Whether cardiopulmonary bypass alone or together with manipulation of the aorta produces neurologic complications remains controversial. Using a pig model, the immediate effects of aortic cannulation and cardiopulmonary bypass on neural injury in different brain regions were investigated in 3 experimental groups: non-operated controls; operated controls with aortic cannulation without cardiopulmonary bypass; and operated animals undergoing cardiopulmonary bypass. Immunohistochemistry using a monoclonal antibody against calretinin was used to show possible ischemic damage in the hippocampal formation which is one of the most vulnerable regions to ischemia. Both cannulation of the aorta alone and cardiopulmonary bypass resulted in numerous argyrophilic neurons in discrete regions of the prefrontal and cerebellar cortex. Decreased calretinin immunoreaction and a reduced number of calretinin-positive neurons were observed following aortic cannulation or cardiopulmonary bypass compared to the non-operated controls. This suggests that both cannulation of the aorta alone and cardiopulmonary bypass affect a selected population of neurons. Therefore, off-pump, aorta no-touch technique may prevent neurologic complications.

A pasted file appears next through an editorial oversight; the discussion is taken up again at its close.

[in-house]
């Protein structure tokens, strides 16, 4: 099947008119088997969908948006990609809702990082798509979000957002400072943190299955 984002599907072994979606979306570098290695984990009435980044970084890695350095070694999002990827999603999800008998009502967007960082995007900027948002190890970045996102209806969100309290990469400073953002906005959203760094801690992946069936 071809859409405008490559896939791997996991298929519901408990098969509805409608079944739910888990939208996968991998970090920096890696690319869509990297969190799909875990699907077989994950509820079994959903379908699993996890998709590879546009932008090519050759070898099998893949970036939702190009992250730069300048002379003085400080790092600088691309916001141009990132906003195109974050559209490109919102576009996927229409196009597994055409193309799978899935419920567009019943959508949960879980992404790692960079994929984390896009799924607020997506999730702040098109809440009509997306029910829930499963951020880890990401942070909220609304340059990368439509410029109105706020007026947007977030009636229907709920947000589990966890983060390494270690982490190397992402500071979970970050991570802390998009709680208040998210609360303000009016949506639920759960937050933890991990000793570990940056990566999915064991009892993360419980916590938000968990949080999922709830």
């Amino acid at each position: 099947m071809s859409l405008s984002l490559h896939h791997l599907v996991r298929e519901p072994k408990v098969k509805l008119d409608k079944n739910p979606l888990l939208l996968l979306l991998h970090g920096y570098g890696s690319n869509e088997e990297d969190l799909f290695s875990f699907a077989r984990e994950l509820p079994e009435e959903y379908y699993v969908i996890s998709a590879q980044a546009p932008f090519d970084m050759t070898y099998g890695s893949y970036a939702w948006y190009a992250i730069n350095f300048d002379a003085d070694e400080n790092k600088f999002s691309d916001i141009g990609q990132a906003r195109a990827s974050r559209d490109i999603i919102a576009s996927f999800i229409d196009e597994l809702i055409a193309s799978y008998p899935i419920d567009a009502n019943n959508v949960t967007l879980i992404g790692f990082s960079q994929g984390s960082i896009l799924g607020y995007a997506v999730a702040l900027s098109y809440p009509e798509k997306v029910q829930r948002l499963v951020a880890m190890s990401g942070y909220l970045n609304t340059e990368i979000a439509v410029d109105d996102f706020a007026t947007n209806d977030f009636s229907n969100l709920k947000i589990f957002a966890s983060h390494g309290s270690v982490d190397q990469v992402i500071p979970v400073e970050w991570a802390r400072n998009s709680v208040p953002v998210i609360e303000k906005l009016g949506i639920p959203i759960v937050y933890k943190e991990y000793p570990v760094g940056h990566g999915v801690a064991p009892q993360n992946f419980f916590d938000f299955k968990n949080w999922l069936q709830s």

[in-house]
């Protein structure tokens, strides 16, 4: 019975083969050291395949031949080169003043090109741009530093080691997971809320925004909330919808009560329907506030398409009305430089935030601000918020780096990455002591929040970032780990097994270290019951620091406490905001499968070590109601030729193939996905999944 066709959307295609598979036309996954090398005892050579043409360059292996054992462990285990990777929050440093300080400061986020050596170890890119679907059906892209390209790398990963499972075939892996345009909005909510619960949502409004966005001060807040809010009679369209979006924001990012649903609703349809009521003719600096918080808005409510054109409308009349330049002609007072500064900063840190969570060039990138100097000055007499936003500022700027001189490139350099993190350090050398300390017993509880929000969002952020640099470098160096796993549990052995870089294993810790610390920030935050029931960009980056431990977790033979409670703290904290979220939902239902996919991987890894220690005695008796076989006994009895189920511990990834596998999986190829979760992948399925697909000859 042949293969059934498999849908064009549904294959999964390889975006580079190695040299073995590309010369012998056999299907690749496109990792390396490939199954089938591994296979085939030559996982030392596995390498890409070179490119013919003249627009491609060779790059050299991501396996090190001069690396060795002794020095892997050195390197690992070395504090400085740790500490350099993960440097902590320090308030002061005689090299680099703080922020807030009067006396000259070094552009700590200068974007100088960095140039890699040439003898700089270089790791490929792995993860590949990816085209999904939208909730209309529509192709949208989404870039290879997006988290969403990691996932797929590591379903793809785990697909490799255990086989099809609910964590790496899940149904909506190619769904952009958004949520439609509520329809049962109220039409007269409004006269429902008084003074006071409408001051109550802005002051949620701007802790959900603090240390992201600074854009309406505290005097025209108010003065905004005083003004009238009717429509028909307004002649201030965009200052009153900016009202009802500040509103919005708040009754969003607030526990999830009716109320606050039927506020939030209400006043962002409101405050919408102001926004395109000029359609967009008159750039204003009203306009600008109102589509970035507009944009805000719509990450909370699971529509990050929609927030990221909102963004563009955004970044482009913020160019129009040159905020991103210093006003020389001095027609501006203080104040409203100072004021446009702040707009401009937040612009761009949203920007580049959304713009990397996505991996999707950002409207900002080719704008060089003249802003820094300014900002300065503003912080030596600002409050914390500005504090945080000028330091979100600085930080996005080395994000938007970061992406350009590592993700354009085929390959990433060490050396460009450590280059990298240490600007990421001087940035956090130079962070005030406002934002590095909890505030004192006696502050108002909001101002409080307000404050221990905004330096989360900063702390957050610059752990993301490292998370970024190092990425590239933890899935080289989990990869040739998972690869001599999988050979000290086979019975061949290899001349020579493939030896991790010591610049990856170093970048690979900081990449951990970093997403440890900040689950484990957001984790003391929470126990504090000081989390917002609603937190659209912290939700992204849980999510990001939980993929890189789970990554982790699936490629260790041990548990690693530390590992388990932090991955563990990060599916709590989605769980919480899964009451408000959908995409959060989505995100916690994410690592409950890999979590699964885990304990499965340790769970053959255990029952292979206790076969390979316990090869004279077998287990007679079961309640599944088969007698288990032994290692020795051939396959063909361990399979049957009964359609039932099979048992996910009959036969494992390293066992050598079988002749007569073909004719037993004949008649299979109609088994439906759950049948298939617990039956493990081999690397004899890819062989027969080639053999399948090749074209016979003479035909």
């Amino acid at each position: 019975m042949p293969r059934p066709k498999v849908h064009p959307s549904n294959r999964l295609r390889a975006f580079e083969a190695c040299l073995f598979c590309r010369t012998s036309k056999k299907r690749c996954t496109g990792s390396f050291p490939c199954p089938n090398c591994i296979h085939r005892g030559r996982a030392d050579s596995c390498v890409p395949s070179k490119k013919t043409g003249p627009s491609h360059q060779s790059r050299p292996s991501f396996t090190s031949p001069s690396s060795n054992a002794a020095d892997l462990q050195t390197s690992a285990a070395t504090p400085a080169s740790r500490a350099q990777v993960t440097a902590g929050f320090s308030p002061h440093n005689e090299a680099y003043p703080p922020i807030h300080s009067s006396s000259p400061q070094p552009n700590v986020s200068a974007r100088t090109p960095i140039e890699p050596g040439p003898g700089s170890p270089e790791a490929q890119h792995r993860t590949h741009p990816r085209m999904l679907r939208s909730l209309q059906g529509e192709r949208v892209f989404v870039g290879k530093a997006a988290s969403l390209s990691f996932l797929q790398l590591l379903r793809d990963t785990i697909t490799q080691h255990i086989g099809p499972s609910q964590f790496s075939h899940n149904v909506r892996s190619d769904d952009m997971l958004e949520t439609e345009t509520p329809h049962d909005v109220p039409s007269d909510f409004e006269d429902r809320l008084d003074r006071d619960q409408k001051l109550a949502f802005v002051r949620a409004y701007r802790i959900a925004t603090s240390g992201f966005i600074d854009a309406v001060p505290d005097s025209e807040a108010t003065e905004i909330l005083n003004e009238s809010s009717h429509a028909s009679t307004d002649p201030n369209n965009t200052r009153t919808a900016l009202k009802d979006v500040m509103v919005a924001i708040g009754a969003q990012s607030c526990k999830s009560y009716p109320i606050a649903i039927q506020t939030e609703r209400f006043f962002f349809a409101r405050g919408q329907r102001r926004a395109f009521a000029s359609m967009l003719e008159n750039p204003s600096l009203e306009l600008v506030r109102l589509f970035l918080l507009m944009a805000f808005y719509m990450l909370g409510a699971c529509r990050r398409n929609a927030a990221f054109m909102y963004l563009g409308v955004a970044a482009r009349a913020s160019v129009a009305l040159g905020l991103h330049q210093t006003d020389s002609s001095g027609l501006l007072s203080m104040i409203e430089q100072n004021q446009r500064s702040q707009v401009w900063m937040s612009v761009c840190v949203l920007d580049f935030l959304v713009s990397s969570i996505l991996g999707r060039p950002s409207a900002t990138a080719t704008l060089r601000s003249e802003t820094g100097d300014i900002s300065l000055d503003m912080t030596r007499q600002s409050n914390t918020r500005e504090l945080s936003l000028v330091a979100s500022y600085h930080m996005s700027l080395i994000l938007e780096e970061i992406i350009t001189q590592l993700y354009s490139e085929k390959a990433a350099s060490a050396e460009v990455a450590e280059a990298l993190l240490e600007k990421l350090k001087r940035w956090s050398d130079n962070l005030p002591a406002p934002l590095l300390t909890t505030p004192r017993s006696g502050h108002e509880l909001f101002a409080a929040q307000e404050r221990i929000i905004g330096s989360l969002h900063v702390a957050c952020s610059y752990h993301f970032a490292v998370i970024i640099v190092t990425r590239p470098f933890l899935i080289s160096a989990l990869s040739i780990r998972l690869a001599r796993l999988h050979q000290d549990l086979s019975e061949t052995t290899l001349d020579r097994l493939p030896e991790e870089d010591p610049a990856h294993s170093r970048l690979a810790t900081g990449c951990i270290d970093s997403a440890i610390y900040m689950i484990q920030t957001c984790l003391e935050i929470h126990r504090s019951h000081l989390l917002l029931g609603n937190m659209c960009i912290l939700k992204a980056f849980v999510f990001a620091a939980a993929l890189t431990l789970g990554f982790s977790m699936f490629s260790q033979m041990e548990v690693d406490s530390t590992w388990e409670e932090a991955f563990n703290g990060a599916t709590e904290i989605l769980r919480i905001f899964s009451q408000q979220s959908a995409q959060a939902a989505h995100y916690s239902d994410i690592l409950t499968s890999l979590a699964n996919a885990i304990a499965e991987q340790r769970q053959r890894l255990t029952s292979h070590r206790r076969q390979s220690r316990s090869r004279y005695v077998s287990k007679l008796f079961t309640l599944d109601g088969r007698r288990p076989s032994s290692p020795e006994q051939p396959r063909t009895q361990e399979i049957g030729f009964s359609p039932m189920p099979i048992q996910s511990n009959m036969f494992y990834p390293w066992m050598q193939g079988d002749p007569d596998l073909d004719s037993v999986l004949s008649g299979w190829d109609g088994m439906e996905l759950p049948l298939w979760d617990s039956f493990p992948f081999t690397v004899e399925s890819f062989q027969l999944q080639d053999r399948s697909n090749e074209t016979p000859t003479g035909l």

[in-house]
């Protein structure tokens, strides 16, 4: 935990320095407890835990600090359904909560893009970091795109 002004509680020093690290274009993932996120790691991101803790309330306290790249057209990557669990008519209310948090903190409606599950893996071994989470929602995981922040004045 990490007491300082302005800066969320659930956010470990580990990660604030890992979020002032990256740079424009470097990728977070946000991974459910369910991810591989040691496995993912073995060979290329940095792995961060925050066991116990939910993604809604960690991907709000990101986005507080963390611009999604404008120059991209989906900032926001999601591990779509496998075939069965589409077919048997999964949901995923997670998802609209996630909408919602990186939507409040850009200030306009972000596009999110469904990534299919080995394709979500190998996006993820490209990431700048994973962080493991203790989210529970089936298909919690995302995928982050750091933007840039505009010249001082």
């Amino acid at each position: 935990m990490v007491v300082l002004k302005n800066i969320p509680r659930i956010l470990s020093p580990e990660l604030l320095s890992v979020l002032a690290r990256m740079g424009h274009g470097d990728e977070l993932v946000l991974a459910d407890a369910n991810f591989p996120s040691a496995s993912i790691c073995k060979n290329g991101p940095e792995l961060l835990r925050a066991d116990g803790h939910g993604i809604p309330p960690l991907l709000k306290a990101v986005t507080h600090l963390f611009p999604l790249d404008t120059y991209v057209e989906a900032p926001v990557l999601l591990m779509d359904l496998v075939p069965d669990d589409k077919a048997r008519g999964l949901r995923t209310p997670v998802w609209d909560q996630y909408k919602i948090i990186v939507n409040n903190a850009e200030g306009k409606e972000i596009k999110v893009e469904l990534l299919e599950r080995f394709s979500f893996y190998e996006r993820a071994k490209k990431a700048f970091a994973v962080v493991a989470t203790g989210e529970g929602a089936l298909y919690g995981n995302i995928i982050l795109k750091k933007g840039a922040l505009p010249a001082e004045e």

ASJC Scopus subject areas
- Pulmonary and Respiratory Medicine
- Cardiology and Cardiovascular Medicine